Meta-analysis on conditional reasoning

Marco Ragni, Hannah Dames, and Phil Johnson-Laird recently published a new meta-analysis on conditional reasoning at the International Conference on Cognitive Modeling. Here’s the abstract:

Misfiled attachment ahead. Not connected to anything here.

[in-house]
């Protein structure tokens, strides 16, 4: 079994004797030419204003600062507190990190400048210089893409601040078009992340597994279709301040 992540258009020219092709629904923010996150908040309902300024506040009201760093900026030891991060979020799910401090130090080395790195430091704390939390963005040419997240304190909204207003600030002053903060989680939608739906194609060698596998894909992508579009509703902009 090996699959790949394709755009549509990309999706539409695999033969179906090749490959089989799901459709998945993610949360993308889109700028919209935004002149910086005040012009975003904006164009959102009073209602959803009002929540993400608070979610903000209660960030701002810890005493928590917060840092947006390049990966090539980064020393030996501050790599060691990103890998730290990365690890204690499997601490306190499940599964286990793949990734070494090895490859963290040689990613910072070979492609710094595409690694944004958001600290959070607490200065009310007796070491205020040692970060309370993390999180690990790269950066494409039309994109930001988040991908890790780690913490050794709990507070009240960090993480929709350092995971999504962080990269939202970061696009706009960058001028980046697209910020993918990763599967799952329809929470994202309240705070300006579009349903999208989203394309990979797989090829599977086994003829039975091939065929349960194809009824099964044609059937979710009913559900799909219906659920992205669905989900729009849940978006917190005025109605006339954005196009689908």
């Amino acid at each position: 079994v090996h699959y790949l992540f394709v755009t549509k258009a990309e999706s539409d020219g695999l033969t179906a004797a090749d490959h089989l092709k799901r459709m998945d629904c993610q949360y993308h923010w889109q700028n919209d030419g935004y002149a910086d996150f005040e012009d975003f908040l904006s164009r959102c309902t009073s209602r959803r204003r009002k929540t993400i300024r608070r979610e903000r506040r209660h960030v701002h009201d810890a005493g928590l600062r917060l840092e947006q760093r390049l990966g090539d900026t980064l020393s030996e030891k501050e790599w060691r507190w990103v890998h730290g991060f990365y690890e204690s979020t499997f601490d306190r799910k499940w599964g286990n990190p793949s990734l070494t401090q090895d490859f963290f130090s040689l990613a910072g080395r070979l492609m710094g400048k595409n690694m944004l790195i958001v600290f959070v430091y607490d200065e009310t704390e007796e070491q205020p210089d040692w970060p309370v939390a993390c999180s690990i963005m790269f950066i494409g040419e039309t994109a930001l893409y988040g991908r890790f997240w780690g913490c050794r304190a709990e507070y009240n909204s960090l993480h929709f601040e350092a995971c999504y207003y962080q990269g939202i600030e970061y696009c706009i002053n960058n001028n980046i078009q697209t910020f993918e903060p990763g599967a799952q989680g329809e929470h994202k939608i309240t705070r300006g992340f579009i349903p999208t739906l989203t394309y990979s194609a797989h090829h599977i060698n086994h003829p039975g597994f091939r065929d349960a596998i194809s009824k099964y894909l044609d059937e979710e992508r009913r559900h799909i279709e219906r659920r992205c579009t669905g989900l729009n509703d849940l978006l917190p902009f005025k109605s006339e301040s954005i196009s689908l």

Conditional premises are assertions with “if”, e.g., If I have measles, then I have fever. They provide a connection between different propositions and can express causal relations. Conditional inferences often comprise conditional and categorical assertions, e.g., such as modus tollens: If I have measles, then I have fever; I don’t have fever; So, I don’ t have measles. Most research has concerned four sorts of conditional inference, examining them separately. Only a few studies have focused on the patterns over the four sorts of inference (e.g., Oberauer, 2006). Our meta-analysis was of 39 experiments (with 2378 participants) that reported these patterns. It showed that a version of the mental model theory best fits the results when participants produced their own conclusions or evaluated a given conclusion, whereas the suppositional theory provided the best fit when participants chose a conclusion from a list of options.

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